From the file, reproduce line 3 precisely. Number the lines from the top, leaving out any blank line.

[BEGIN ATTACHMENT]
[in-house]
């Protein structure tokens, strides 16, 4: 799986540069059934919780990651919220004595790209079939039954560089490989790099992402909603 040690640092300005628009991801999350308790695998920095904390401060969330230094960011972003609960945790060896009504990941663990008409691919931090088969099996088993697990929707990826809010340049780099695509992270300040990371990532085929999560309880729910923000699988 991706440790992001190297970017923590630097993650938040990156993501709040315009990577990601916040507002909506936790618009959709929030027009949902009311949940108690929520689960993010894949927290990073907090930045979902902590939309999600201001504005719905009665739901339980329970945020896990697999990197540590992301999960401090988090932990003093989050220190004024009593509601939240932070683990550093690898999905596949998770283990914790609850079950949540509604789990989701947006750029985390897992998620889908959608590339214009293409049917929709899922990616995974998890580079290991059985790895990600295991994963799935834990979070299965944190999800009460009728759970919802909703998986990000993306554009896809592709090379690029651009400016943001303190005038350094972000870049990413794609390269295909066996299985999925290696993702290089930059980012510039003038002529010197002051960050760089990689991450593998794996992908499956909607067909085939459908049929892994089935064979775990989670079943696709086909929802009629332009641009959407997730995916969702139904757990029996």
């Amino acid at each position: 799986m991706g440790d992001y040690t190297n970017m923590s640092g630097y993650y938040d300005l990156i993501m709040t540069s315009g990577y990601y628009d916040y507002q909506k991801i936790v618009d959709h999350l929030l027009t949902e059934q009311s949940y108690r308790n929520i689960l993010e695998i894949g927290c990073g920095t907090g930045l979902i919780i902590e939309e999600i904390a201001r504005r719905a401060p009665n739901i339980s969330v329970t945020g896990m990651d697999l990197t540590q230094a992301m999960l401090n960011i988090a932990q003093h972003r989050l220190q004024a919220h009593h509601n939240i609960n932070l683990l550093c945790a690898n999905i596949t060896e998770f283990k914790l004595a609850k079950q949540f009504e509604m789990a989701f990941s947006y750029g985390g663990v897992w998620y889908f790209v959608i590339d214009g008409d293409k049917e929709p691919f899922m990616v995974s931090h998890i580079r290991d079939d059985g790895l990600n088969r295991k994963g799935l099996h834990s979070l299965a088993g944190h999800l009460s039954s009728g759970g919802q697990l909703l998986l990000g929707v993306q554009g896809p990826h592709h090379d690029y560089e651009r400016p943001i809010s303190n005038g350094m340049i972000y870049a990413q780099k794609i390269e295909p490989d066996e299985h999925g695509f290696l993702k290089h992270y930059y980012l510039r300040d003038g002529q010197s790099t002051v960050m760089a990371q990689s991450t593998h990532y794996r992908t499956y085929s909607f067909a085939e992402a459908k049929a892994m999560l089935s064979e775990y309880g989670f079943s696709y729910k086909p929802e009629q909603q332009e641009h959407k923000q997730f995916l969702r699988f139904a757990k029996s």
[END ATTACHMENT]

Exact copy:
């Amino acid at each position: 799986m991706g440790d992001y040690t190297n970017m923590s640092g630097y993650y938040d300005l990156i993501m709040t540069s315009g990577y990601y628009d916040y507002q909506k991801i936790v618009d959709h999350l929030l027009t949902e059934q009311s949940y108690r308790n929520i689960l993010e695998i894949g927290c990073g920095t907090g930045l979902i919780i902590e939309e999600i904390a201001r504005r719905a401060p009665n739901i339980s969330v329970t945020g896990m990651d697999l990197t540590q230094a992301m999960l401090n960011i988090a932990q003093h972003r989050l220190q004024a919220h009593h509601n939240i609960n932070l683990l550093c945790a690898n999905i596949t060896e998770f283990k914790l004595a609850k079950q949540f009504e509604m789990a989701f990941s947006y750029g985390g663990v897992w998620y889908f790209v959608i590339d214009g008409d293409k049917e929709p691919f899922m990616v995974s931090h998890i580079r290991d079939d059985g790895l990600n088969r295991k994963g799935l099996h834990s979070l299965a088993g944190h999800l009460s039954s009728g759970g919802q697990l909703l998986l990000g929707v993306q554009g896809p990826h592709h090379d690029y560089e651009r400016p943001i809010s303190n005038g350094m340049i972000y870049a990413q780099k794609i390269e295909p490989d066996e299985h999925g695509f290696l993702k290089h992270y930059y980012l510039r300040d003038g002529q010197s790099t002051v960050m760089a990371q990689s991450t593998h990532y794996r992908t499956y085929s909607f067909a085939e992402a459908k049929a892994m999560l089935s064979e775990y309880g989670f079943s696709y729910k086909p929802e009629q909603q332009e641009h959407k923000q997730f995916l969702r699988f139904a757990k029996s």